Part of it is a really good stunt on Rand Paul's part. But when the House Republicans are ready to put out the bill, the House leadership, at the Energy and Commerce Committees, and Ways and Means, they will have to make it available a couple of days before a markup. I was talking to people on the Hill today. Energy and Commerce, the main committee that will be going through this bill, is going to hold a markup. And that means a couple of days before the markup, everybody gets to see the bill and throw popcorn at it, or tomatoes at it, whatever you want. So we're going to see this. There are a lot of Republicans that aren't going to like it because they don't think it goes far enough. President Trump, if he chooses to get involved, we don't know if he will yet, but if he cho0ses to get involved, he will get a lot of wayward Republicans in the House to get on board, even if they don't like it, because their voters like President Trump a lot more than the members of Congress. He could do a lot to bring unity to the process for Republicans.
KEILAR: He might be the whip for Republicans in the House if they want to get this through.
Guys, stand by. We have more to talk about.
We're going to switch gears, talk about Vice President Mike Pence, who accused of using a private e-mail account during his tenure as Indiana governor. It was hacked. And this report that came to us from the "Indianapolis Star," they broke this story. Listen to him.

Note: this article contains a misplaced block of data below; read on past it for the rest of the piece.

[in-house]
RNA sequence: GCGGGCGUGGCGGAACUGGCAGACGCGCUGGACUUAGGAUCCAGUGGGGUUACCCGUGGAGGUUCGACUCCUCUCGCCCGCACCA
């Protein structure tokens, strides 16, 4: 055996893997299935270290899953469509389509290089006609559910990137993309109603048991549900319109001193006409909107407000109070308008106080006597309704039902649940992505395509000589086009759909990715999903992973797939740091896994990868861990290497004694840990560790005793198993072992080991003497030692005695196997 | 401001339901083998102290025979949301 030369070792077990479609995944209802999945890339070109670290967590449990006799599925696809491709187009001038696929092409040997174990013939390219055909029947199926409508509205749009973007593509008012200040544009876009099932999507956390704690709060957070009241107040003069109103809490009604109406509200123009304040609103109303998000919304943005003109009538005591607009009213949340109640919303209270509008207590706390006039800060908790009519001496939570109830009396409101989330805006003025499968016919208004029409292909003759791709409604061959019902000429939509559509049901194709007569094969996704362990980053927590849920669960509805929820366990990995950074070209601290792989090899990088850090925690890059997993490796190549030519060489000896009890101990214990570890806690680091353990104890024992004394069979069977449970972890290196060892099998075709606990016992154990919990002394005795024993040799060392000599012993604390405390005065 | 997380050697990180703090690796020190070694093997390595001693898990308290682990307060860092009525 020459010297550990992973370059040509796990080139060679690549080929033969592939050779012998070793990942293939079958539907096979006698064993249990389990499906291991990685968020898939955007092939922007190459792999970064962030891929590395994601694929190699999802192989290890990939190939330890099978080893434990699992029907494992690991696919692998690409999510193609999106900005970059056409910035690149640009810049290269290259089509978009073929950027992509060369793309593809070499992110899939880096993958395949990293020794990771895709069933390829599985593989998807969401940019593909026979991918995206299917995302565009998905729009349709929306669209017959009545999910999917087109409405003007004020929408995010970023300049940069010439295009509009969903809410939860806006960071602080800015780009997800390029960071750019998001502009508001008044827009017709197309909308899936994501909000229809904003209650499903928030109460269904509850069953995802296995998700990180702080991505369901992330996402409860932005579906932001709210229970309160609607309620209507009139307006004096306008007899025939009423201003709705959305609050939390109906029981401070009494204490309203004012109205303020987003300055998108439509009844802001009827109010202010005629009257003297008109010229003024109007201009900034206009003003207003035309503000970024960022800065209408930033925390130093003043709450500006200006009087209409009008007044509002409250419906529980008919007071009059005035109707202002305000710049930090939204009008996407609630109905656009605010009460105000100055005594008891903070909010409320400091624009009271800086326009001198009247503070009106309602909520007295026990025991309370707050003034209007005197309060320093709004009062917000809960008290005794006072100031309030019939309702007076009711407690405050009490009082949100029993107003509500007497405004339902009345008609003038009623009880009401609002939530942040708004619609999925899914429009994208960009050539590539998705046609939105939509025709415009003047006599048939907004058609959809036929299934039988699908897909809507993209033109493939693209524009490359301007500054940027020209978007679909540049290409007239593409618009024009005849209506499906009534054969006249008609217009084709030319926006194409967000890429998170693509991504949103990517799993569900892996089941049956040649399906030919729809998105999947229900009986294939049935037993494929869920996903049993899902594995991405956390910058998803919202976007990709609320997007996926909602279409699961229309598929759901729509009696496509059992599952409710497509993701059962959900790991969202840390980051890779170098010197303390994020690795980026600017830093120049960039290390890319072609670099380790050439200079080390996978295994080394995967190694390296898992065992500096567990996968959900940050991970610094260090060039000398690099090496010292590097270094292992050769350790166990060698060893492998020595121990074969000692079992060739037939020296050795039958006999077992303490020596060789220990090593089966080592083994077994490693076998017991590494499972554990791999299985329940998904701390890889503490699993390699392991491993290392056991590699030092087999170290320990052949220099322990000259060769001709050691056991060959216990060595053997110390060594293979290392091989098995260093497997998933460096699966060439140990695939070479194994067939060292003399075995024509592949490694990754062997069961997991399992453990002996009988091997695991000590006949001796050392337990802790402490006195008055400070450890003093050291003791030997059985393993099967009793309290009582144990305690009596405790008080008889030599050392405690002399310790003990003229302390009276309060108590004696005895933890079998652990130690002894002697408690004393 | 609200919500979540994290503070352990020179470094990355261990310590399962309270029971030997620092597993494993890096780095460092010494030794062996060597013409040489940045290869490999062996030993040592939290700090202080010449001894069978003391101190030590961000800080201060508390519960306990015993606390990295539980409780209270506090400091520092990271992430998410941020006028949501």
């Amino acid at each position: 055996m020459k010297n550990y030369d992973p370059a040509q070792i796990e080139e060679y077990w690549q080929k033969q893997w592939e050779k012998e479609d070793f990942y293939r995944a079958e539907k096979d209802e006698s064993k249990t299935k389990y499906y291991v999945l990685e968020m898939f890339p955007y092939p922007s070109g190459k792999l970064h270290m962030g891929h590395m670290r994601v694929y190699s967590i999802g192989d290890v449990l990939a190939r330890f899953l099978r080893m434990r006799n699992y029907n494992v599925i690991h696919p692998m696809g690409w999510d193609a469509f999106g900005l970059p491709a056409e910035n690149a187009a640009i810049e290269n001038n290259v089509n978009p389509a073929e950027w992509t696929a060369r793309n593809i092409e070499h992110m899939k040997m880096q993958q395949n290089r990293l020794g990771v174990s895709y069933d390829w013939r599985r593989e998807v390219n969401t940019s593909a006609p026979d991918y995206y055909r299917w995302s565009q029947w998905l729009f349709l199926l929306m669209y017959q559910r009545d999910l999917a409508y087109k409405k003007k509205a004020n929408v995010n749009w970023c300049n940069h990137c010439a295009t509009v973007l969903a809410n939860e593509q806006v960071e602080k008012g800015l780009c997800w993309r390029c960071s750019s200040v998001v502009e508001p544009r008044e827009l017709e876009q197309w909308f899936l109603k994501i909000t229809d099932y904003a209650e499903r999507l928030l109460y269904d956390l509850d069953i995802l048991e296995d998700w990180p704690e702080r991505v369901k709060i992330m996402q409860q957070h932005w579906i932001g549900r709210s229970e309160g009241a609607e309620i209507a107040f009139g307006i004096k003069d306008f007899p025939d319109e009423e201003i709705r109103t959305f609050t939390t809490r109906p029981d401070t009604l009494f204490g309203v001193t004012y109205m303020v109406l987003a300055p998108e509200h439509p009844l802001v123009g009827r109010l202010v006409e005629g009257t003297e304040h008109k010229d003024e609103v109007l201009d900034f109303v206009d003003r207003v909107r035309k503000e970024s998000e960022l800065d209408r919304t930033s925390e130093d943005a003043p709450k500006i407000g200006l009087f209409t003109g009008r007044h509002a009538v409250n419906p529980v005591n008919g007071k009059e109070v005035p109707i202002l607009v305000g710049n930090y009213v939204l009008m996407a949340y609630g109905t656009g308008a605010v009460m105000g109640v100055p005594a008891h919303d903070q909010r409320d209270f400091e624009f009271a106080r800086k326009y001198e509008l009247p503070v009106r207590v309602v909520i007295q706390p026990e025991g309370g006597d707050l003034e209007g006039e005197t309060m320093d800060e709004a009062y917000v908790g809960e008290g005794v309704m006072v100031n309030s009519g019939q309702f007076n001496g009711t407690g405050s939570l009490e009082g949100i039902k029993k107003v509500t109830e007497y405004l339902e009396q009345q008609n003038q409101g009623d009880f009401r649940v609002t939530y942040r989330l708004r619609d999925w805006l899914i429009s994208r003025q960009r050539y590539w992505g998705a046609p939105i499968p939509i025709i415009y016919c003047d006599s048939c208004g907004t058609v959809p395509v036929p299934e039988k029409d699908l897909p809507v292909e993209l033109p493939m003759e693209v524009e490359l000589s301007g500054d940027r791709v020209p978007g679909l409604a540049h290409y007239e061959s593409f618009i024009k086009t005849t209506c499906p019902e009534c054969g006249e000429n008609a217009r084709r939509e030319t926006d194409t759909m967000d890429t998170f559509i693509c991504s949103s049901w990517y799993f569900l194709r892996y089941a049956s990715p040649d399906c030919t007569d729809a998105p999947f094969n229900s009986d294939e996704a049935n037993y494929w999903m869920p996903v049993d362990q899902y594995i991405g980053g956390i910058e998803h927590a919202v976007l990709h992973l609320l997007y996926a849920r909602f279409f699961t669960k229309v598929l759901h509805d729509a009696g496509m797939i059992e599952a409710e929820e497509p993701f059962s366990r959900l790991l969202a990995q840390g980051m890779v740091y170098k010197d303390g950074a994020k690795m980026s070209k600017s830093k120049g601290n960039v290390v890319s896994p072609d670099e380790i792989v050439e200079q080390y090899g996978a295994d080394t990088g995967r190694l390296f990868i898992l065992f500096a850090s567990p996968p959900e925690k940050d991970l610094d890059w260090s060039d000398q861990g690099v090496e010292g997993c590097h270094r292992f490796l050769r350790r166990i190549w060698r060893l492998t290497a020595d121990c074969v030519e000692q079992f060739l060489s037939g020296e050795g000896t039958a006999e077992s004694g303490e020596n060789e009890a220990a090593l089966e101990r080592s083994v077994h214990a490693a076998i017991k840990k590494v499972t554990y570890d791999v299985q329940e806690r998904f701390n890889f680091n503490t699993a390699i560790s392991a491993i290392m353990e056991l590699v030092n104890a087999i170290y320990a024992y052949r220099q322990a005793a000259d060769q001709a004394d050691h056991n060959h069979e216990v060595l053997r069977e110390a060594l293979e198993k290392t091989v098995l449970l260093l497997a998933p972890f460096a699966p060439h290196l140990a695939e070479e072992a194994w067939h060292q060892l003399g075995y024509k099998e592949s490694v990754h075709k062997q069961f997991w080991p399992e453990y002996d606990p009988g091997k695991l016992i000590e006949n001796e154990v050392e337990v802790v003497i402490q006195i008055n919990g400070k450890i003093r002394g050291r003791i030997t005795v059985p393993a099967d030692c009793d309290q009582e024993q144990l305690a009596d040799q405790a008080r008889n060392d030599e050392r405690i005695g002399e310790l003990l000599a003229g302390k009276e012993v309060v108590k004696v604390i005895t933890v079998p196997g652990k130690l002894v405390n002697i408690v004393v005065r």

(BEGIN VIDEO CLIP)
UNIDENTIFIED REPORTER: Let's talk a little bit about why you decided to use your private e-mail for business.
MIKE PENCE, VICE PRESIDENT OF THE UNITED STATES: We issued a statement on that. I'm very confident our e-mail practices were in full compliance with all Indiana laws. And my service as vice president will continue --
UNIDENTIFIED REPORTER: Does it give you any sympathy or insight into the way that Secretary Hillary Clinton and her e-mails?
PENCE: No, there's no comparison whatsoever between Hillary Clinton's practice of having a private server and mishandling classified information, destroying e-mails when they were requested by Congress and by officials. We have fully complied with all Indiana's laws. We had outside counsel to review all of private e-mail records to identify any e-mails that ever referenced or mentioned business, state business- related activities. And as Indiana law requires, we transferred all of those to the state of Indiana subject to public access laws.
UNIDENTIFIED REPORTER: Should all of -
UNIDENTIFIED REPORTER: Should all of - should the governor release all of the e-mails, and did Jeff Sessions tell you he met with the Russian ambassador?
[14:19:43] PENCE: No, I was not aware that Jeff Sessions met with the ambassador. The president and I have full confidence in the attorney general. He is a man of integrity. As the president said, he could have answered the question more clearly, but it was clearly unintentional. I think he has corrected the record appropriately. And we're just very confident in his ability to lead this agency, and respect his decision to recuse himself.
UNIDENTIFIED REPORTER: When do we expect to see the bill?
[14:40:14] PENCE: Thank you, everybody.
UNIDENTIFIED REPORTER: By the end of month?
PENCE: I have to tell you, I'm very grateful to Senator McConnell and Speaker Ryan, and the hard work that Dr. Price is doing in his new role. And we expect, in a matter of days, you'll begin to see a brisk pace of activity. We're going to repeal and replace Obamacare. We'll do it at the same time. As I said today, we're going to replace Obamacare with the kind of solutions that will lower the cost of health insurance for every American. It will be an orderly transition to a new and better health care program and ensure we don't leave anyone behind, and give states the resources and flexibility to meet their needs to help the most vulnerable.